Volume 3 Issue 8 - March 21, 2008
Prof. Bor-Shyang Sheu and Prof. Jiunn-Jong Wu
A Welcome Note for the Visit of Professor Robin Warren, 2005 Nobel Laureate in Medicine : Implication from the Discovery of Helicobacter pylori and Recent Progress of NCKU- H. pylori Study Group
Article Digest
Chih-Ming Tsai
Synthesis of Microwave Planar Dual-Band Filters
Wen-Ta Tsai
Effect of Oxidizer on the Galvanic Behavior of Cu/Ta Coupling during Chemical-Mechanical Polishing
Shuhn-Shyurng Hou
A spray flame propagating in a non-adiabatic duct with varying cross-sectional area
Chin-Shan Lu
Application of Structural Equation Modeling to Evaluate the Intention of Shippers to Use Internet Services in Liner Shipping
Ping-Yen Liu
An Important Gene Associated with Premature Myocardial Infarction in Taiwan: Platelet-activating Factor-acetylhydrolase A379V (exon 11) Gene Polymorphism
Article Digest
Huei-Sheng Huang
Dual roles of arsenic in cancer
Huai-Jen Yang
Significance and Causes of Unusual High-Field-Strength Element Fractionation in Eclogite from Sulu Metamorphic Terrane
News Release
Outstanding Research Award of National Science Council Given to Four NCKU Professors: Ruey-Jen Yang, Jar-Ferr Yang, Yee-Shin Lin, and Tzen-Yuh Chiang
Editorial Group
A Welcome Note for the Visit of Professor Robin Warren, 2005 Nobel Laureate in Medicine : Implication from the Discovery of Helicobacter pylori and Recent Progress of NCKU- H. pylori Study Group
Prof. Bor-Shyang Sheu and Prof. Jiunn-Jong Wu

Poster for the celebration for winning of the 2005 Nobel prize in medicine by Prof. Robin Warren and Prof. Barry Marshall held by Prof. Bor-Shyang Sheu and Prof. Jiunn-Jong Wu.
College of Medicine, NCKU

Discovery of Helicobacter pylori

Does human stomach harbor bacteria? Can bacteria survive such an acidic environment as a stomach? In 1954, Palmer et al. analyzed 1140 post-modern gastric tissue and disclosed a negative finding that suggested human stomach should be a bacteria-free site. He concluded that all the bacteria in gastric tissue would be contaminated by oral flora after ingestion. The principle of Palmar thus defined a golden rule that had limited the research that led to the discovery of bacteria in human stomach for at least 20-30 years until the novel finding made public by Professor Robin Warren and Barry Marshall.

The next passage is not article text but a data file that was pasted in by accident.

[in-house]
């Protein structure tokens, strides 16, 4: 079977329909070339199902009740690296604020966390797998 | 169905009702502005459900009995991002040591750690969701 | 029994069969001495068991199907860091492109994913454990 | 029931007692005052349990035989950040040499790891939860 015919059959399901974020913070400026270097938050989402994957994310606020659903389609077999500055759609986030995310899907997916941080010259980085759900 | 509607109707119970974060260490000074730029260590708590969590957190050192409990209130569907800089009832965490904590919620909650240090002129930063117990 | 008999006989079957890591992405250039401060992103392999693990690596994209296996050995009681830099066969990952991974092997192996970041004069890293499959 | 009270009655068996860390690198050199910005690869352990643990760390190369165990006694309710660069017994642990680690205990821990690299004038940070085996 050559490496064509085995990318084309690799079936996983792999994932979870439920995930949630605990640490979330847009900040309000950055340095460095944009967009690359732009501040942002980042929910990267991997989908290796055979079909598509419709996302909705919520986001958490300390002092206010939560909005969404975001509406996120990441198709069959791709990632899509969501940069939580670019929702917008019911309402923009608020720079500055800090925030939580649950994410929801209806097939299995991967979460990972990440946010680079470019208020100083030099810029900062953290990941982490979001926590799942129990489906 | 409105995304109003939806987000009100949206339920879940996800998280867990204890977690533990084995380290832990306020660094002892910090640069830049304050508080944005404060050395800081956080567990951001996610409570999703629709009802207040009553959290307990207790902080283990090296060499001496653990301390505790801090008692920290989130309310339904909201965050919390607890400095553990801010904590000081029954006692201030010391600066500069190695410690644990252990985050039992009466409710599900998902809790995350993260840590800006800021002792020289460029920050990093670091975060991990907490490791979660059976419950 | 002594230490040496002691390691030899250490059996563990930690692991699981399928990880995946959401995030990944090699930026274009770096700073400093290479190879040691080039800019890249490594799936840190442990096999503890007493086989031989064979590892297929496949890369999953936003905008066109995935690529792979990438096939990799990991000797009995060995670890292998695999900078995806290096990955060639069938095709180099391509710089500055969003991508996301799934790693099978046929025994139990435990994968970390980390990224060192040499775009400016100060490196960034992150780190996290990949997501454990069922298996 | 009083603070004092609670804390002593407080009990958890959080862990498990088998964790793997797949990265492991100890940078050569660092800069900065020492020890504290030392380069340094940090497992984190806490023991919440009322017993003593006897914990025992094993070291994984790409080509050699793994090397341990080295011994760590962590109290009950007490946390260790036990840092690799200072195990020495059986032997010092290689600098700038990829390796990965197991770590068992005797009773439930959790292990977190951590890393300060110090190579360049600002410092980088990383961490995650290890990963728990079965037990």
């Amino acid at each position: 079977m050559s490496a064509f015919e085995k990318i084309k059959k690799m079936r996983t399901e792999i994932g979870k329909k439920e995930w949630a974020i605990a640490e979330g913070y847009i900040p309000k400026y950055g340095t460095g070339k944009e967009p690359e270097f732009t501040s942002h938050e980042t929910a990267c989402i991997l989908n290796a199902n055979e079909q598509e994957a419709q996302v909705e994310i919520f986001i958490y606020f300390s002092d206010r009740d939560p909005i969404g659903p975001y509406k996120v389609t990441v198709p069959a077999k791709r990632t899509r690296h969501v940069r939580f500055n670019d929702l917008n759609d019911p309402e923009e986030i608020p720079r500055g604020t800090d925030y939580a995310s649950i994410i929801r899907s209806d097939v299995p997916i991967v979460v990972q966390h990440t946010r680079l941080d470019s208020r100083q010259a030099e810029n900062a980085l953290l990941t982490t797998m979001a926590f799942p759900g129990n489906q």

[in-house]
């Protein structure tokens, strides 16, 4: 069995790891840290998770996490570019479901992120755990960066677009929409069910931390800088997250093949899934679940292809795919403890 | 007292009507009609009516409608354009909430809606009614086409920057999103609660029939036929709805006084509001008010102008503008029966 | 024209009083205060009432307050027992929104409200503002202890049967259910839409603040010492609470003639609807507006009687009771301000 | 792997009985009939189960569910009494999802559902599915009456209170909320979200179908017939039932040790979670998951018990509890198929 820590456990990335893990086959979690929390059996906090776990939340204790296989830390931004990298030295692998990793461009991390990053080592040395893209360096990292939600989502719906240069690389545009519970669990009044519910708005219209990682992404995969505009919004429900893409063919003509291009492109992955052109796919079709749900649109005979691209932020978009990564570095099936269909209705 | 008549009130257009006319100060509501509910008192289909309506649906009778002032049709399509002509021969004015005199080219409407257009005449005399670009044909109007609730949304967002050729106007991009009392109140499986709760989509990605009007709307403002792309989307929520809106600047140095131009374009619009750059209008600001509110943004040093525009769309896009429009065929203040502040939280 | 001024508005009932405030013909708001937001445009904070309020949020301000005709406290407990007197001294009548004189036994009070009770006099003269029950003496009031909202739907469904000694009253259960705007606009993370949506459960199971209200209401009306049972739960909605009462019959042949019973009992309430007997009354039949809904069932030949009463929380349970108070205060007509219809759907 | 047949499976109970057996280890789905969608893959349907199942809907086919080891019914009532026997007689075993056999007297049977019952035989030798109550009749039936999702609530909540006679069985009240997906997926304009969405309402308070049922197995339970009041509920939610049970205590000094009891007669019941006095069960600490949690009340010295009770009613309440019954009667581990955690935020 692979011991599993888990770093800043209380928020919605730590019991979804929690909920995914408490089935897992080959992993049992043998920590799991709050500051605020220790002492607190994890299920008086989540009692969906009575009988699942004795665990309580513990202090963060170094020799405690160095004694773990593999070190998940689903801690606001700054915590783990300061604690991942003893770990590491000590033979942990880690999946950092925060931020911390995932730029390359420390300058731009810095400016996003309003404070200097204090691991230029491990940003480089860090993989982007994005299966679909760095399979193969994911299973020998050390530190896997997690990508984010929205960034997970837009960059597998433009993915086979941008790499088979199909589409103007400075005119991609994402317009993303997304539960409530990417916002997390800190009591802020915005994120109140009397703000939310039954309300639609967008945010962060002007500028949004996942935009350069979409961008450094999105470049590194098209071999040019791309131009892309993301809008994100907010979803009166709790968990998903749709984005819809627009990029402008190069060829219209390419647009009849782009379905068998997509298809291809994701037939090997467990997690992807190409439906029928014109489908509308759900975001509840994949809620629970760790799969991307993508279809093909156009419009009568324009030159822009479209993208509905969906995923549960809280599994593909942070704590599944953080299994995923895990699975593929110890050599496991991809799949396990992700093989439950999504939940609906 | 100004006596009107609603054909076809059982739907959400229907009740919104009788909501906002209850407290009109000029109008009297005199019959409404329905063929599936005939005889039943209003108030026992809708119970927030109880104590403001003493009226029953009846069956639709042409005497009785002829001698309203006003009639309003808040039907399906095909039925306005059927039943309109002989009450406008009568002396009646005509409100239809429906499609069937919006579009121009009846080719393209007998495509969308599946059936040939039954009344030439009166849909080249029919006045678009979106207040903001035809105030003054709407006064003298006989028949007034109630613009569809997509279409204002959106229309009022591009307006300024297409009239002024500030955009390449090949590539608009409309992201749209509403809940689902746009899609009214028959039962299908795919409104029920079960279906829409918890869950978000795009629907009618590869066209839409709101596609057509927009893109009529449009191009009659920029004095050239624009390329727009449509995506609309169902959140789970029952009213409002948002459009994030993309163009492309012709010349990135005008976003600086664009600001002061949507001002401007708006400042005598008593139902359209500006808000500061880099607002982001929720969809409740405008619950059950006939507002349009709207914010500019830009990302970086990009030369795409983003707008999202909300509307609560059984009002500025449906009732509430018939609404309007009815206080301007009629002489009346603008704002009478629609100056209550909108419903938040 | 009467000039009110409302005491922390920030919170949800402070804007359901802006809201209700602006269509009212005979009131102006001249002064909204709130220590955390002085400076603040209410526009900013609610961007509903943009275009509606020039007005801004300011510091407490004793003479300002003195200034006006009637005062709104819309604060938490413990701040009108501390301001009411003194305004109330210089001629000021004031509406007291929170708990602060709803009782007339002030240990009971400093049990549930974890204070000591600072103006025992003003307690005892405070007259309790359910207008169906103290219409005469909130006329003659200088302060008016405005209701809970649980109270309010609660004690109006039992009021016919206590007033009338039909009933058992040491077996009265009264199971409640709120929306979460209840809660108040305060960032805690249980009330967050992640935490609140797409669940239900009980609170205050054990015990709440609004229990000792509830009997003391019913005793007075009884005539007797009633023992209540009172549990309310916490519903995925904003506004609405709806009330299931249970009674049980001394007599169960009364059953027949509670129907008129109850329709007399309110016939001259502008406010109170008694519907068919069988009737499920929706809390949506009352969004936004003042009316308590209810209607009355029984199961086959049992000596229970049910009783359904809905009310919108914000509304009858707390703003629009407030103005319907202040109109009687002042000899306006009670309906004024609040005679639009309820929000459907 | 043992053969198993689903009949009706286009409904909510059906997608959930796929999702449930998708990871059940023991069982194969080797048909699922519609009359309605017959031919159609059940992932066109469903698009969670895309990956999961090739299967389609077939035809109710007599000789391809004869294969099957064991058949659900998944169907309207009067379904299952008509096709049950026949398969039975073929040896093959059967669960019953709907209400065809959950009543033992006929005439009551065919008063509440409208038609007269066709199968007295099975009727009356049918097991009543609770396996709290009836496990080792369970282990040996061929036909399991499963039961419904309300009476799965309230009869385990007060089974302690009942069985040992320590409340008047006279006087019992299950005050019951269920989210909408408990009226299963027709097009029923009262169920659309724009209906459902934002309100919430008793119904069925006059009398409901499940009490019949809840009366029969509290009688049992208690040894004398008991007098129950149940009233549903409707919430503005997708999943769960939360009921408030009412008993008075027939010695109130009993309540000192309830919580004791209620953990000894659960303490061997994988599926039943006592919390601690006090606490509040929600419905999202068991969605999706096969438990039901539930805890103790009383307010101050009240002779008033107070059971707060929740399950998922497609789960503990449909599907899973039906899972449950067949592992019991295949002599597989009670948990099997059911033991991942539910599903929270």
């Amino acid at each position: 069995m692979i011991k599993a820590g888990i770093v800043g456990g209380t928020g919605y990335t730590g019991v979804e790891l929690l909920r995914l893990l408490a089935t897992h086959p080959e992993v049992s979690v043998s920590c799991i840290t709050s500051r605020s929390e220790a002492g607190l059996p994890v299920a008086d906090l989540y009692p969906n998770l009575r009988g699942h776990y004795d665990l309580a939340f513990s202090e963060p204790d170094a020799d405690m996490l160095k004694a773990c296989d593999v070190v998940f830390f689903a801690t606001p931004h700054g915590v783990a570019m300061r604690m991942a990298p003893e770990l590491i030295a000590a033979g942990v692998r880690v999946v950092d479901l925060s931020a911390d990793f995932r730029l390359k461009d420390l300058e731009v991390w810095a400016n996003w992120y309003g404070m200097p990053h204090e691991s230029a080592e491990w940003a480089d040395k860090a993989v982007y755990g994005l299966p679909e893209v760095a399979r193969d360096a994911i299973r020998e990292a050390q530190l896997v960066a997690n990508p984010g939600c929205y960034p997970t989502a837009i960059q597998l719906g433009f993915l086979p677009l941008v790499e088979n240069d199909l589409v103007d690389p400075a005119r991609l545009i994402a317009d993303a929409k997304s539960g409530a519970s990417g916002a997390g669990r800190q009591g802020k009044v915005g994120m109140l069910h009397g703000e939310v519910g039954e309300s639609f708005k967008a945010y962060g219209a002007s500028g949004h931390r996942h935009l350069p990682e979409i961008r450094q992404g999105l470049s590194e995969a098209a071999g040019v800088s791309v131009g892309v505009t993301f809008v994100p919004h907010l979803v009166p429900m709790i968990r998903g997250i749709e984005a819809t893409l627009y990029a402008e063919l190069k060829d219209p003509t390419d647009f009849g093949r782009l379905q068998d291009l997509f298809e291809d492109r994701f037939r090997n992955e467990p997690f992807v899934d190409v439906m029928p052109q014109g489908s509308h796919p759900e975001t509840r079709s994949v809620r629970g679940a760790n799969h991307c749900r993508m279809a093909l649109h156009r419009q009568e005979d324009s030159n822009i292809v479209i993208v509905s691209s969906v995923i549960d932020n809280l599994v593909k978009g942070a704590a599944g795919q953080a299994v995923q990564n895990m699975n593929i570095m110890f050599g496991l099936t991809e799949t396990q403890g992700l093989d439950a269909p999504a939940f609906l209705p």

Robin Warren and CLO,1981

Professor Robin Warren, a pathologist of Royal Perth Hospital in western Australia reviewed and commented, “ On June 11, 1979, I was reviewing some slides of the gastric pathology as a routine, and suddenly an unusual sign appeared before my eyes: I saw several blue fine lines, which could be suggested as micro-pathogen bacteria under a high-resolution microscope.” The sentence was followed by the comment by Barry Marshall, who was the co-winner with Robin Warren of the 2005 Nobel Prize, “When Robin showed me the slides, I agreed with him and accepted his theory, and it was interesting to define such findings to be Campylobacter-like organisms, or CLO.”  We believe that Professor Robin Warren is the first scientist in the world who first witnessed H. pylori.  Based on his careful observation and the consistent belief in his scientific findings, he finally refuted not only the strictly-wrong principle formulated by Palmar, but also constructively contributed his findings to improving the welfare of human beings. Such consistent belief and thinking should be the most valuable and is an excellent model for all of us.

2005 Nobel laureate in medicine, Robin Warren (left) and Barry Marshall (right).
Frustration from the publications about CLO in 1983

The first article about the discovery of CLO was received in January, 1983, and published in June, 1983, in the Lancet. However, such a striking and important finding was at first rejected by the Australian Gastroenterology Society in February, 1983. The rejection letter was also published in 2002 in the “Helicobacter Pioneer”, which was a complete story written by Barry Marshall. The implication suggested that we be open-minded to new findings, and think more about the scientific results rather than being influenced by political prejudice during the review of academic works. This history shows us that, despite its innovation, a great finding could still be rejected. Nevertheless, we should never overlook its potential if we believe the work is right and objective.

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